Olivia Tripp Morrow (b.1990) received her BFA at Syracuse University, graduating cum laude with Sculpture in 2012. Her recent works are fiber-based sculptural installations that broadly address themes of the body, sexuality, and gender, and cycles of consumption and waste in the beauty industry. Morrow's work often utilizes found and donated textiles as material, which are imbued with social and cultural values as well as personal histories. More recently, Morrow has begun working with mass-produced blankets that are custom-printed with her own intimate photo-collages, found and recycled building materials such as wood and steel, and disposable body embellishments like fake rhinestones, fake eyelashes, and other products originally intended to make female bodies appear more conventionally “feminine”. This work aims to critique the absurd and highly exclusive notions of what defines beauty and gender in the US, where these deeply ingrained cultural standards are heavily propagated by digital media and advertising industries.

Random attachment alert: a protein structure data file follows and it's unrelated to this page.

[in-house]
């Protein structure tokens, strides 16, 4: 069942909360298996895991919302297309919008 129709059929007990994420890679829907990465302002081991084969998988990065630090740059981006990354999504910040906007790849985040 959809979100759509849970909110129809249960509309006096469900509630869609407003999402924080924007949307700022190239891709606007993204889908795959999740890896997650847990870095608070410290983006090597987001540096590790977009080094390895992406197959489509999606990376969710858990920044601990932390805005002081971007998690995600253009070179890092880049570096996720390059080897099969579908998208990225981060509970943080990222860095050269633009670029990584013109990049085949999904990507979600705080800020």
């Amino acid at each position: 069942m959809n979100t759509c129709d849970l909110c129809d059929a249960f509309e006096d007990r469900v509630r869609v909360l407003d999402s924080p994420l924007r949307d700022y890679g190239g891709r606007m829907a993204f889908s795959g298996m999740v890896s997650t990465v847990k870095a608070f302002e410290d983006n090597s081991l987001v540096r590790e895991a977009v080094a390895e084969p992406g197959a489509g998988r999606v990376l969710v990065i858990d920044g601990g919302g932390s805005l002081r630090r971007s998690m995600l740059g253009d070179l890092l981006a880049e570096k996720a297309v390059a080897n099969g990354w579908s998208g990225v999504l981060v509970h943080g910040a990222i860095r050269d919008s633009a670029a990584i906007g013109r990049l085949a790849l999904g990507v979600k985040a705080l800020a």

Morrow has exhibited her work in group exhibitions nationally and internationally, and in solo exhibitions in Washington, DC and Syracuse, NY. Morrow has installations on permanent loan at the National Institute of Health in North Bethesda, MD, and at the Arlington Art Center in Arlington, VA, where she is a current Resident Artist.